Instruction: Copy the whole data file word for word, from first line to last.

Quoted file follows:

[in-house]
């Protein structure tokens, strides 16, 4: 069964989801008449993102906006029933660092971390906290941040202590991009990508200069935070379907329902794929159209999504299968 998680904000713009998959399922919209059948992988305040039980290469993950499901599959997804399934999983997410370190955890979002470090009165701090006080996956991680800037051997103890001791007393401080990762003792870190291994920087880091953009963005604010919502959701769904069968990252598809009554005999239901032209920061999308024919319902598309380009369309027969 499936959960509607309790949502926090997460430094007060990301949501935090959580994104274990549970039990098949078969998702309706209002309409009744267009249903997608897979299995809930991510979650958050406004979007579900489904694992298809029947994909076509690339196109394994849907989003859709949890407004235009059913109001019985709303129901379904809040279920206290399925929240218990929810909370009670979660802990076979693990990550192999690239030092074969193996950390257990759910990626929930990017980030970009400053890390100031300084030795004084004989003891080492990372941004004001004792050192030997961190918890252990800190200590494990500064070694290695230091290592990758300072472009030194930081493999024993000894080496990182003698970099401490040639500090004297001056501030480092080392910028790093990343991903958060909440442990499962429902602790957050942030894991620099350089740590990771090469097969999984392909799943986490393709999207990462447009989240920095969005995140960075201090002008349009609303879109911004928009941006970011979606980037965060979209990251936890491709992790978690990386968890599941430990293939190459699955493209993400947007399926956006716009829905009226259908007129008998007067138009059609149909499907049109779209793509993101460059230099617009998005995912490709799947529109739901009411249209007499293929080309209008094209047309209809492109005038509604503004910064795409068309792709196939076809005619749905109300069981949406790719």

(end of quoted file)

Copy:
[in-house]
């Protein structure tokens, strides 16, 4: 069964989801008449993102906006029933660092971390906290941040202590991009990508200069935070379907329902794929159209999504299968 998680904000713009998959399922919209059948992988305040039980290469993950499901599959997804399934999983997410370190955890979002470090009165701090006080996956991680800037051997103890001791007393401080990762003792870190291994920087880091953009963005604010919502959701769904069968990252598809009554005999239901032209920061999308024919319902598309380009369309027969 499936959960509607309790949502926090997460430094007060990301949501935090959580994104274990549970039990098949078969998702309706209002309409009744267009249903997608897979299995809930991510979650958050406004979007579900489904694992298809029947994909076509690339196109394994849907989003859709949890407004235009059913109001019985709303129901379904809040279920206290399925929240218990929810909370009670979660802990076979693990990550192999690239030092074969193996950390257990759910990626929930990017980030970009400053890390100031300084030795004084004989003891080492990372941004004001004792050192030997961190918890252990800190200590494990500064070694290695230091290592990758300072472009030194930081493999024993000894080496990182003698970099401490040639500090004297001056501030480092080392910028790093990343991903958060909440442990499962429902602790957050942030894991620099350089740590990771090469097969999984392909799943986490393709999207990462447009989240920095969005995140960075201090002008349009609303879109911004928009941006970011979606980037965060979209990251936890491709992790978690990386968890599941430990293939190459699955493209993400947007399926956006716009829905009226259908007129008998007067138009059609149909499907049109779209793509993101460059230099617009998005995912490709799947529109739901009411249209007499293929080309209008094209047309209809492109005038509604503004910064795409068309792709196939076809005619749905109300069981949406790719």